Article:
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Apistogrammoides pucallpaensis

Apistogrammoides pucallpaensis

Above Apistogrammoides pucallpaensis Male. Photo by Mario Toromanovic. Video below.

General

Apistogrammoides pucallpaensis is the lone species in the Apistogrammoides genus and is closely related to genus Apistogramma. Apistogrammoides pucallpaensis was first described by Meinken in 1965.

In 1986 Kullander offered remarks on Meinken's work and both scientists agreed that there are four main differences that separate the Apistogrammoides and Apistogramma genuses. Among four differences, the most important is number of spines in the anal fin. Apistogrammoides has eight spines while Apistogramma typically have only three.

Apistogrammoides pucallpaensis is often called the T-bar cichlid in older aquarium literature. The common name comes from the dark lateral line forming a perpendicular with a vertical line at the caudal peduncle.

Etimology: Apisto = irregular or unreliable + gramma = line, means the lateral line which is often reduced. I suspect that the lateral line is formed weakly or irregularly + oides = similar, shall refer to the close relationship. pucallpaensis = after the locality, a stream in the surroundings of the city of Pucaullpa in Peru.

Habitat

Apistogrammoides pucallpaensis is fround near the the town of Pucallpa in Peru. It is also found along the Rio Ucayali and the Rio Amazonas to Leticia, Colombia. Habitats vary from small streams, to stagnant water, and the fish are usually found under cover of submersed plants and dead leaves.

Care

Prior to receiving new, wild caught specimens of Apistogrammoides pucallpaensis, I prepared my tanks to mimic water from their natural habitat. Unlike many Apistogramma species, Apistogrammoides pucallpaensis doesn’t need “extremely soft” water. Most of the water in their natural habitat is from Soft to Neutral range pH 7.0. With this in mind, I mixed prepared a mix of 50% regular tap water and 50% RO (reverse osmosis) water for the tank. Water parameters were pH 6.8, TDS between 70 to 150 ppm (parts per million), which is consider soft and I maintained temperature in the tank at around 79°F.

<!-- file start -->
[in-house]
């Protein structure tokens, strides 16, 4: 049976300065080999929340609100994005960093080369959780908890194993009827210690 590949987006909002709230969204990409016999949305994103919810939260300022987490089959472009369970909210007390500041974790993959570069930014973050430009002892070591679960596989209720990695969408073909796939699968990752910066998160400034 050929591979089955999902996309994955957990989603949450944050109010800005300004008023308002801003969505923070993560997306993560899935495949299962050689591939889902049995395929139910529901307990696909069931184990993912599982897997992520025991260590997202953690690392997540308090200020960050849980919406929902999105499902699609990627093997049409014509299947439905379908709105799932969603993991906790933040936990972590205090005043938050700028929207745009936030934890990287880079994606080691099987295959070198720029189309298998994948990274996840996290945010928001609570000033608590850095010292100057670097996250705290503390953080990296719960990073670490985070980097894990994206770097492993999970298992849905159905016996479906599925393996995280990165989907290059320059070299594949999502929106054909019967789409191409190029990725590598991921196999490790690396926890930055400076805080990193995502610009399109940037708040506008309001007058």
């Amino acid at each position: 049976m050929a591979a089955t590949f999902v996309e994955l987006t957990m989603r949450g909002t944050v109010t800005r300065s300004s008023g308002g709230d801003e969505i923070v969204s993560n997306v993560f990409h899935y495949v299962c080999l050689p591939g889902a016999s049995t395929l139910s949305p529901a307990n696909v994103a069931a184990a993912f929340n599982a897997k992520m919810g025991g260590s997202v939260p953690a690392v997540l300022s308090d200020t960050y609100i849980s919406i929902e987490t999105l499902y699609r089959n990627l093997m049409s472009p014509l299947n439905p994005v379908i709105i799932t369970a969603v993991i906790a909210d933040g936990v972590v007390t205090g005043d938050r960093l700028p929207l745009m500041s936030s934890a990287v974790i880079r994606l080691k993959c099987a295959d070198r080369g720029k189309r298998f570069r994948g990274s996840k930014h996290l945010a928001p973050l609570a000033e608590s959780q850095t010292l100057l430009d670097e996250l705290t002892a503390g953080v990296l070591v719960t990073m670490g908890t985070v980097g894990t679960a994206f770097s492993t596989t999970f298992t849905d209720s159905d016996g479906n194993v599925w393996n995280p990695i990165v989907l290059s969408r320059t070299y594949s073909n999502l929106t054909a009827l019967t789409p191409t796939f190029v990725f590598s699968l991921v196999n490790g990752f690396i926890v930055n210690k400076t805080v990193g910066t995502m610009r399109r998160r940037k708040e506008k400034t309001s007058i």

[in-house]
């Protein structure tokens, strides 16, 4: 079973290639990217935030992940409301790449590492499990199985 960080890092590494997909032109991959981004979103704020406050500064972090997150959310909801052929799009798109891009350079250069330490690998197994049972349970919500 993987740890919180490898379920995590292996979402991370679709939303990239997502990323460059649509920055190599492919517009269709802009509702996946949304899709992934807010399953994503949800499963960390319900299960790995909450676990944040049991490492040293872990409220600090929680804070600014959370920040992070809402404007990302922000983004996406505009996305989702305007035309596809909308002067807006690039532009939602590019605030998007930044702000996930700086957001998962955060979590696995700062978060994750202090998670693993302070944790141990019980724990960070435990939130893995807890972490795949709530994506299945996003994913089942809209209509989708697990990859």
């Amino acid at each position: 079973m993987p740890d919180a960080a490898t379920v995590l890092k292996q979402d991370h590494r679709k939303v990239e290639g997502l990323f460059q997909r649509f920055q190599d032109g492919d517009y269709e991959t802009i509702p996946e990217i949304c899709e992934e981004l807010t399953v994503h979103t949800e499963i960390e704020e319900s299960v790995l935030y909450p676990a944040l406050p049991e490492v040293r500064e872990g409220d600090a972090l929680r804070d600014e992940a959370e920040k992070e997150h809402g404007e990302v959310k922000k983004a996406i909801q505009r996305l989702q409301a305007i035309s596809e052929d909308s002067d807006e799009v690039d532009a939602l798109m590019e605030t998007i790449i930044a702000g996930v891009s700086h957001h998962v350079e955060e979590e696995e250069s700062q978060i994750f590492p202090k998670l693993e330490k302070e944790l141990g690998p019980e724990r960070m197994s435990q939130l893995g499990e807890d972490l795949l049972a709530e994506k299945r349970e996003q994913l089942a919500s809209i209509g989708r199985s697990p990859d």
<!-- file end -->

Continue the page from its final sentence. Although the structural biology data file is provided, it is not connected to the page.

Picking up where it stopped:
Feeding

Getting wild caught fish to eat is always a concern. I was very lucky that my wild caught Apistogrammoides pucallpaensis were already transitioned and readily accepted prepared food, such as flakes and pellets. They loved frozen food such as daphnia and brine shrimp. I also enjoyed watching them purse live black worms and small baby brine shrimp in the tank.

Breeding

I obtained two wild caught pairs of Apistogrammoides pucallpaensis from Ted Judy at TedsFishroom.com. Ted had imported many rare and hard to find fish from Peru at that time, and I was so happy to obtain new Apistogramma species. I placed both pairs in ten gallon heavily planted tank which contained numerous caves and hiding spaces. At first, I was not impressed with the fish. The fish exhibited no color, and all four of them were hid most of the time. After about two months, I noticed that my female had turned yellow and black. A male colored up as well and began chasing away the two other fish. At this point, I moved newly formed pair to five gallon tank with similar furnishings and water parameters.